Function Newbie question/Use of Transcript and Turtle Graphics in education
erikhans08 at yahoo.com
Tue Dec 10 21:44:01 EST 2002
--- Jim Hurley <jhurley at infostations.com> wrote:
> Actually, TG in Revolution is pretty much a
> finished product. The
> biggest problem I was having was drawing speed.
> The real breakthrough
> came when Scott Rossi suggested using the
> pencil tool rather than the
> line tool. Remarkably, the pencil is nearly 6
> times as fast as the
> line tool. I have no idea why.
> I have a demo stack which I could post to
> RunRev's Educator's web
> page as soon as it becomes operational. I
> assume that is where this
> material should go. In this demo stack there
> are examples of:
> Planetary motion,
> Voyager's slingshot motion around Jupiter,
> Kepler's laws,
> Physics of the rainbow,
> Predator-prey theory and the incest taboo in
> Illustration of a few geometrical theorems,
> and, just for fun,
> Some examples of recursive construction of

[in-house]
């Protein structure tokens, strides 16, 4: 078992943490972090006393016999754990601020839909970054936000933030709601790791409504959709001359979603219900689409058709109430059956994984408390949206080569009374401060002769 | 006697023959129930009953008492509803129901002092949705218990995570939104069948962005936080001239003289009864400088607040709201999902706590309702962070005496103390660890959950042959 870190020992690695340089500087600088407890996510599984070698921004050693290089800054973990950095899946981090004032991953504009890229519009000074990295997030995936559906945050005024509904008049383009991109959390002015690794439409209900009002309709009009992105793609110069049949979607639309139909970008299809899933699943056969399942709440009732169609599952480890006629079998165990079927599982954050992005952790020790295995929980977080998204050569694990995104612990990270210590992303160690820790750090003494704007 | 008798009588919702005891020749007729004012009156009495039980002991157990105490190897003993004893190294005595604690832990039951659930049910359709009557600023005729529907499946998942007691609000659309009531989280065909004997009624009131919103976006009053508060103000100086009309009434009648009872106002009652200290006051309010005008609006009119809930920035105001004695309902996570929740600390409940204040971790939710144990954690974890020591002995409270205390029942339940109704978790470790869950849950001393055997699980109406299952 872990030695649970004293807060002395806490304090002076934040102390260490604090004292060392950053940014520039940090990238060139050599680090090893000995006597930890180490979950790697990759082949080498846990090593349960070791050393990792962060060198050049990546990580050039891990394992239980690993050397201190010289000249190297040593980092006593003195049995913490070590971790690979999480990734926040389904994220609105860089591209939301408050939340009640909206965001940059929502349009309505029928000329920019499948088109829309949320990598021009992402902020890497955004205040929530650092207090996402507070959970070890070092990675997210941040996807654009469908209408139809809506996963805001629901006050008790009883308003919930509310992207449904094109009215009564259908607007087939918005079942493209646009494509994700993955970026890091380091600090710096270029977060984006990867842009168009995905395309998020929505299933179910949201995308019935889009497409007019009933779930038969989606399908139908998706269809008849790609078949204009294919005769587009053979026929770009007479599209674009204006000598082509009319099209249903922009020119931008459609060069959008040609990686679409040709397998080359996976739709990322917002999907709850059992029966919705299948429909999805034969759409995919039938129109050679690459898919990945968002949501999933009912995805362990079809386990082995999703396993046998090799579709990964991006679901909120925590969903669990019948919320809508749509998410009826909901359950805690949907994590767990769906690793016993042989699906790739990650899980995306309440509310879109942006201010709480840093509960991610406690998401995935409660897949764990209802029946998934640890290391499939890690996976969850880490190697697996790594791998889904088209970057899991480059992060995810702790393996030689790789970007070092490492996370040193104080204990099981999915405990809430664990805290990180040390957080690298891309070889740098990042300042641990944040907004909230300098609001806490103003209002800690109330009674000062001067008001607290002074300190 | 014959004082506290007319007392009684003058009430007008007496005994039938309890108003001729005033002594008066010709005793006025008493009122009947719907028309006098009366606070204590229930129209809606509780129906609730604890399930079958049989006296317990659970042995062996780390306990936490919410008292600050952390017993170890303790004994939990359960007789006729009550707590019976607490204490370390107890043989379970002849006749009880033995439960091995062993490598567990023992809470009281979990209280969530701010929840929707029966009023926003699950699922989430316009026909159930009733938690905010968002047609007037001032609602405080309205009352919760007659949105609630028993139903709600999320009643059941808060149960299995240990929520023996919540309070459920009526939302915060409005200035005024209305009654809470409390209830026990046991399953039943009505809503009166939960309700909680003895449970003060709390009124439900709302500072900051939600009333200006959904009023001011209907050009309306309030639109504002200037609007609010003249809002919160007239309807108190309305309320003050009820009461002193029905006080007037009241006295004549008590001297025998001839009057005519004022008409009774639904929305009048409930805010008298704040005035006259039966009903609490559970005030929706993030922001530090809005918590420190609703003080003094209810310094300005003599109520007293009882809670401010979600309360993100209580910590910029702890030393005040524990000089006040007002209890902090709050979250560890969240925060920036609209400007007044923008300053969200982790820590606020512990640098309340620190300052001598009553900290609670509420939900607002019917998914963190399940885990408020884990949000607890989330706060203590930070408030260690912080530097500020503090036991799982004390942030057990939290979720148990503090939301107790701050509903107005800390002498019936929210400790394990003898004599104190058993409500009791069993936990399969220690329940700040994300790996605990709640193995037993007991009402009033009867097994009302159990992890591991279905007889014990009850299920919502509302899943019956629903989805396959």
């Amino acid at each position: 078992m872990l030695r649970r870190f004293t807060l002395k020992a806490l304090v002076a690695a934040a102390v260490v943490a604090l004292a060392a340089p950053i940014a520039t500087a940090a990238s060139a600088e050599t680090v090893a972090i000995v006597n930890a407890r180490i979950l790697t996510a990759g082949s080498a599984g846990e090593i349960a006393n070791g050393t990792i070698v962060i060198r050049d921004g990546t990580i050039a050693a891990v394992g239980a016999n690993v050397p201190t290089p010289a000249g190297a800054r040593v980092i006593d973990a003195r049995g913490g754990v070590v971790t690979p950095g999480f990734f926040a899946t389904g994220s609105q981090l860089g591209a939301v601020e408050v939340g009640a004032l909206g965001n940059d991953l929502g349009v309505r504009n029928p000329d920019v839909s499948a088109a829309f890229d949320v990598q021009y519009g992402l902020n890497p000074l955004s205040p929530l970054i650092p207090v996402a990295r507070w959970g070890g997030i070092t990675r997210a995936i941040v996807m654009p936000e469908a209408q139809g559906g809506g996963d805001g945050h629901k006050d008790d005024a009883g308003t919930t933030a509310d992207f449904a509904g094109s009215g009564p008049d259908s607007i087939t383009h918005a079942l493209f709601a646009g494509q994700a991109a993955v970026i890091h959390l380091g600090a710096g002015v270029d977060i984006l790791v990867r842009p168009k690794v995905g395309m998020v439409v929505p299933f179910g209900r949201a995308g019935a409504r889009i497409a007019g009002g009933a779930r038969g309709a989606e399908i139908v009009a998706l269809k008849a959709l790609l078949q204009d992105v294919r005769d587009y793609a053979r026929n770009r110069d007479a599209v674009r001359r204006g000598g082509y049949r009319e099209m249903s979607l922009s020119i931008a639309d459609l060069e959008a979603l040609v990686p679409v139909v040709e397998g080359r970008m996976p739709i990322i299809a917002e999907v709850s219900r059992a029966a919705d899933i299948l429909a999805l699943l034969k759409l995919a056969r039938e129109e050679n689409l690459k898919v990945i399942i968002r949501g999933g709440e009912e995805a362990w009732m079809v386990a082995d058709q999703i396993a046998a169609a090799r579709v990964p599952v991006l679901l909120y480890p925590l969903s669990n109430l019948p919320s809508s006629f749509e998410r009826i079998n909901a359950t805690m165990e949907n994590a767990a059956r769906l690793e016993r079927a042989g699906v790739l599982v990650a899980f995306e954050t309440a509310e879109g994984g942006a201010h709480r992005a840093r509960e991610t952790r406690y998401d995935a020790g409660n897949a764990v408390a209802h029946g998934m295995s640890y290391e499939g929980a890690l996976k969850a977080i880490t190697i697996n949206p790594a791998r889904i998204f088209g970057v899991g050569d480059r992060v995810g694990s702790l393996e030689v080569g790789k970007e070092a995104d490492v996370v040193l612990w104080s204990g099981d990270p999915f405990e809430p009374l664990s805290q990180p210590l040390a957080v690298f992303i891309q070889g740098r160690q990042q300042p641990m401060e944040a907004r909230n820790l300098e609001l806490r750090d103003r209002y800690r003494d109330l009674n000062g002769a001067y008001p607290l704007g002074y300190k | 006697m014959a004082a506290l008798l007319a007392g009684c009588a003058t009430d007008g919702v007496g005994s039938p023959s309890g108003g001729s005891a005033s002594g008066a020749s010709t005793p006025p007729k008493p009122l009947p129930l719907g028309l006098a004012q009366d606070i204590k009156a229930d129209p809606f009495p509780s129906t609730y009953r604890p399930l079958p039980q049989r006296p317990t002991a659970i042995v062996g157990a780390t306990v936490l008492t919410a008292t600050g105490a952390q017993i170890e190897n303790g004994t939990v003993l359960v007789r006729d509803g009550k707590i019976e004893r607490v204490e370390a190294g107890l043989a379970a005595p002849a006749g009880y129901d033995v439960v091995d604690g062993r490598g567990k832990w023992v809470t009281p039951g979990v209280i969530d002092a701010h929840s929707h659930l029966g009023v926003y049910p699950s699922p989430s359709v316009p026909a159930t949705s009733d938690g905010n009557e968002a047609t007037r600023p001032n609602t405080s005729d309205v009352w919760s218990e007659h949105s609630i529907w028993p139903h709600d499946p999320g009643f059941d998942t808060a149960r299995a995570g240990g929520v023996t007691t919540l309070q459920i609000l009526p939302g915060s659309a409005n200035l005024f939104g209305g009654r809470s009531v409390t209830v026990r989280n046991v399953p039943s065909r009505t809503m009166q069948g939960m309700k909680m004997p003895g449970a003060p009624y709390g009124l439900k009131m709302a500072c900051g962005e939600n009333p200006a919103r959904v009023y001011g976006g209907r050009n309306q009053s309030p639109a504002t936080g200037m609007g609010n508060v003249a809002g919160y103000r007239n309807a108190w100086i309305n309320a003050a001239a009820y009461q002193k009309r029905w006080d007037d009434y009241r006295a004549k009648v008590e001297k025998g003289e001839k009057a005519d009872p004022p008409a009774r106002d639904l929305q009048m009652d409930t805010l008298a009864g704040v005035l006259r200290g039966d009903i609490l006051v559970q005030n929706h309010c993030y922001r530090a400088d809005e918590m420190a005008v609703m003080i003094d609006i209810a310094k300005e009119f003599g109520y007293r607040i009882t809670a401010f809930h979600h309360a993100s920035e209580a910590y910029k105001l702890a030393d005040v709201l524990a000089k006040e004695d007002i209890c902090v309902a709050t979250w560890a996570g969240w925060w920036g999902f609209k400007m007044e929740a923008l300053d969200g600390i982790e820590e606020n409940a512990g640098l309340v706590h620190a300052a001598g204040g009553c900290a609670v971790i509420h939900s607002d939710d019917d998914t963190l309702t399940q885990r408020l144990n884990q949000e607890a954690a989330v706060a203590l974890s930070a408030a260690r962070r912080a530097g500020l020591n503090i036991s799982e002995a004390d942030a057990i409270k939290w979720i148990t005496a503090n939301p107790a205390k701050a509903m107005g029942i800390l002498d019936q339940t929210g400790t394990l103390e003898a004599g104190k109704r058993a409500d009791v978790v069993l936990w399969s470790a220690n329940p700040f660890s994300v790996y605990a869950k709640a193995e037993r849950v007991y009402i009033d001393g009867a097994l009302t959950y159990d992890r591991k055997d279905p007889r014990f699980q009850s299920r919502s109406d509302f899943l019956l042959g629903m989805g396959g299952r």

> Again, the intention is not to dazzle students
> with these programs,
> but to illustrate to teachers the potential for
> Transcript and TG to
> be used in a high school science/programming
> course, allowing the
> *students* to develop these programs for
> Jim Hurley
Turtle Graphics (no longer just LOGO) got a lot
of buzz a few years ago. math for the rest of us.
i visited the Lamplighter School in Dallas,
Texas. the program,supplied with many PCs by
Texas Instruments, had been set up by Seymour
Papert and enthusiasticly covered by Steward
Brand in his book The Media Lab.
when i was graciously given a tour, the Turtle
Graphics users comprised one kid designing an
arcade style video game and another noodling
around without writing code. all the energy had
moved over to Multimedia. the same thing was
happening in the teaching lab at Cal Poly SLO,
from what i have seen, it takes a teacher who
loves math, loves graphic design, loves
programming and loves teaching.
when mac came out with LOGO for Mac, i was
expecting clickable objects and programs that
would let students learn even without that
special teacher. what i saw was mainly line
driven. not really much different than non-object
to get Turtle Graphics back on the map will
require standalone teacher-proof teaching
sequences that capable teachers can extend in
their own way. i still think TG is the most
intuitive way to learn geometry and programming
and look forward to the new release.
erik at erikhansen.org http://www.erikhansen.org
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